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Financial Focus

GREECE’s Left Coalition party will get an historic chance to form a
government opposed to the country’s EU/IMF bailout today, after the
mainstream conservatives failed to cobble together a coalition following a
shock inconclusive election.

SPAIN is planning a state bail-out of Bankia, the country’s third biggest
bank by assets, in a move likely to involve the injection of up to €10bn of
public money into the troubled lender. As the news broke, Bankia’s
executive chairman, Rodrigo Rato, resigned.

GERMAN chancellor, Angela Merkel, warned Athens to stick to the reform
plans and budget targets agreed under its international bailout plan as
financial markets and EU policymakers grappled with an anti-austerity
backlash spreading across the Eurozone.

DAVID Cameron will tell the UK today that the coalition will stick to its “long
and hard” deficit reduction programme in spite of the electoral backlash
against austerity in France and Greece.

CONSUMER credit in the US surged in March by the most in more than a
decade on growing demand for educational financing and autos.

Markets:
YESTERDAY, after sharply falling and hitting a 4½ month low in early
trade, the Eurozone’s blue chip Euro STOXX 50 index rallied in the
afternoon, to close 1.6% higher, recovering most of the ground lost on
Friday after lower-than-expected US jobs data sparked worries over the
health of the world’s biggest economy.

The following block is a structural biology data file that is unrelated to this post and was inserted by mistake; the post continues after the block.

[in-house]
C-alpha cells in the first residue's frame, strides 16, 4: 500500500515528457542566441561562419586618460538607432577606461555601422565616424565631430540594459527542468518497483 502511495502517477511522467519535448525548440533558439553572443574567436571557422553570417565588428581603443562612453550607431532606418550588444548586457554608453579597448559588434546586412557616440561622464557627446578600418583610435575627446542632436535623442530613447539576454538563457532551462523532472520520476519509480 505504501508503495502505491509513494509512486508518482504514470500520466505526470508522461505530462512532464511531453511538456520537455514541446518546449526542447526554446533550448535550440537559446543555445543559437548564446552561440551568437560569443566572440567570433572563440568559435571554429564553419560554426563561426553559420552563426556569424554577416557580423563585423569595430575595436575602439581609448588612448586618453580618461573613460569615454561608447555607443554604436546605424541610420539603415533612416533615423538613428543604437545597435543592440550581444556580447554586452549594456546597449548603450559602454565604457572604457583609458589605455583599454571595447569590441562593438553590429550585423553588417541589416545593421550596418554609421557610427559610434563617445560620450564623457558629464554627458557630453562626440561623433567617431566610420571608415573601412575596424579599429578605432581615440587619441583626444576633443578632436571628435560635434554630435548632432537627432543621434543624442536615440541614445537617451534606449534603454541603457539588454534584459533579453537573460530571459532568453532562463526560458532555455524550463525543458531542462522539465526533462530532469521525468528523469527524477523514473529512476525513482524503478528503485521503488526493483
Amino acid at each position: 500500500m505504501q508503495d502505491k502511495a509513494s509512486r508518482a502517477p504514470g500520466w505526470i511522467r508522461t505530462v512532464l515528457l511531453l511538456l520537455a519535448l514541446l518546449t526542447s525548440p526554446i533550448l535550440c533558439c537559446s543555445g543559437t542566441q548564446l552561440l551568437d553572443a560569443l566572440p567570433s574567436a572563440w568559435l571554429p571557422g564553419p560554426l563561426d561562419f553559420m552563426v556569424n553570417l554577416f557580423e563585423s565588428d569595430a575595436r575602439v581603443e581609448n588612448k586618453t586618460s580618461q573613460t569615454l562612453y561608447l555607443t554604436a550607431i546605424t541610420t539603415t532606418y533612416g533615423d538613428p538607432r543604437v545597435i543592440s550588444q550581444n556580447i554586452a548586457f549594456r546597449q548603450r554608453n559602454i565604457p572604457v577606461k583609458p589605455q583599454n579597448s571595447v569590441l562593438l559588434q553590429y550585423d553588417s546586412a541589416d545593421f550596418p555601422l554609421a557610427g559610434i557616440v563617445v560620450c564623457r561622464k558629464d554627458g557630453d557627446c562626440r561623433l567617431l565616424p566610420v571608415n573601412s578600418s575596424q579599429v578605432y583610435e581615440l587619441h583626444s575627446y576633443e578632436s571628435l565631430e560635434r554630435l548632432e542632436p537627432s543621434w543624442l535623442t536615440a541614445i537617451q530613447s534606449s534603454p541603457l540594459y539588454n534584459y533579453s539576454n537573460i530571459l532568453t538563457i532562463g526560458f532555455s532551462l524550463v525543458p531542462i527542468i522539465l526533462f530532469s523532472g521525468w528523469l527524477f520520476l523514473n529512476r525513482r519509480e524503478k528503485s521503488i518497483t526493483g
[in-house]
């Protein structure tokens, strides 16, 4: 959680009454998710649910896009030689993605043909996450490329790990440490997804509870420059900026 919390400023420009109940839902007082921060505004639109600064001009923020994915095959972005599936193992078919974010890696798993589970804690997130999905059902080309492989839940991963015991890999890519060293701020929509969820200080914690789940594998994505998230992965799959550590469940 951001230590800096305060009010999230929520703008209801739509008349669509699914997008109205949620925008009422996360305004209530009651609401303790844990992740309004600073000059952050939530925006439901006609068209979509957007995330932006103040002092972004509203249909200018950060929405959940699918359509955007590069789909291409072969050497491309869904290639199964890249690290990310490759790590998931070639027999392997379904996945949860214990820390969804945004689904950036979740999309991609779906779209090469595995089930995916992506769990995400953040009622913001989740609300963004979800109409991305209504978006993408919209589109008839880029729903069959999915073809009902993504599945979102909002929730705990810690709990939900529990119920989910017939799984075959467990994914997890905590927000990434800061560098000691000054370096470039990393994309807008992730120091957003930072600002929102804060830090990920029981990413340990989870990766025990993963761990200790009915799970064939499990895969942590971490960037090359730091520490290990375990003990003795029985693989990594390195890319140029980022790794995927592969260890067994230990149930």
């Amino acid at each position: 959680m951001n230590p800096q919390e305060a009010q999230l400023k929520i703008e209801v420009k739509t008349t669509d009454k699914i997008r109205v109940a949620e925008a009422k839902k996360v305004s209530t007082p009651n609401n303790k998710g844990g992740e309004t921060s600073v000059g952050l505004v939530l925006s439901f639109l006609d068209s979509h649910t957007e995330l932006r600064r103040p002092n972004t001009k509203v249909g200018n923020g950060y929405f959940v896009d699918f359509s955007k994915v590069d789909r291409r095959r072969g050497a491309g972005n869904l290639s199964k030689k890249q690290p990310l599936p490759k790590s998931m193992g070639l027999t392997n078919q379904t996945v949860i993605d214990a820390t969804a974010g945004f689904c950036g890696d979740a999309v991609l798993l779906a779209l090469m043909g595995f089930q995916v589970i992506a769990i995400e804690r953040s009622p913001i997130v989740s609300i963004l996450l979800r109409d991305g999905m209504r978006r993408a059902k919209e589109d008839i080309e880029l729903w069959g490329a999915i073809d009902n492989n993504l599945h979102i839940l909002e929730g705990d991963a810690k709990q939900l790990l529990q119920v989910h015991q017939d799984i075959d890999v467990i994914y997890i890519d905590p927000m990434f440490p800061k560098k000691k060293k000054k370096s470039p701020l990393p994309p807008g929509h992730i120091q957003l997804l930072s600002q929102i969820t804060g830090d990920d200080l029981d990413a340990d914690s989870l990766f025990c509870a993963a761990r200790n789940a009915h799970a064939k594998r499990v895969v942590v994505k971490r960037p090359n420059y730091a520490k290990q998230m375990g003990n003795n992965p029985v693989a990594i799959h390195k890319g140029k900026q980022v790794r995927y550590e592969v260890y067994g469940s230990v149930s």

OVERNIGHT, Asian stocks rose as Capcom forecasted higher profits, and Mitsubishi posted better-than-expected
earnings, helping the regional benchmark index to rebound after political change in Europe sparked the biggest loss in
six months yesterday.
TODAY, European markets are set to open mixed today following the previous session’s roller-coaster ride, with
investors keeping a close eye on the political situation in Greece following Sunday’s elections. Greece’s mainstream
conservatives failed to reach a deal for a coalition following Sunday’s election, leaving it to the Left Coalition party to form
a government, which would be opposed to the country’s EU/IMF bailout.
Currencies:
THE EURO traded 0.6% from a three-month low as Greece’s political leaders meet for a second day in a bid to form a
new government, after an election raised questions about the country’s membership of the euro bloc.
Energy:
OIL traded near the lowest level in three months in New York before a government report that may show inventories rose
to the highest in more than 21 years in the US, and after European elections stoked speculation that austerity efforts will
be derailed.
IRAN is accepting renminbi for some of the crude oil it supplies to China, industry executives in Beijing and Kuwait and
Dubai-based bankers said, partly as a consequence of US sanctions aimed at limiting Tehran’s nuclear programme.
Commodities:
MAINLAND China’s gold imports from Hong Kong surged more than six-fold in the first quarter, adding to signs that the
country may displace India as the world’s largest consumer of the precious metal on an annual basis.

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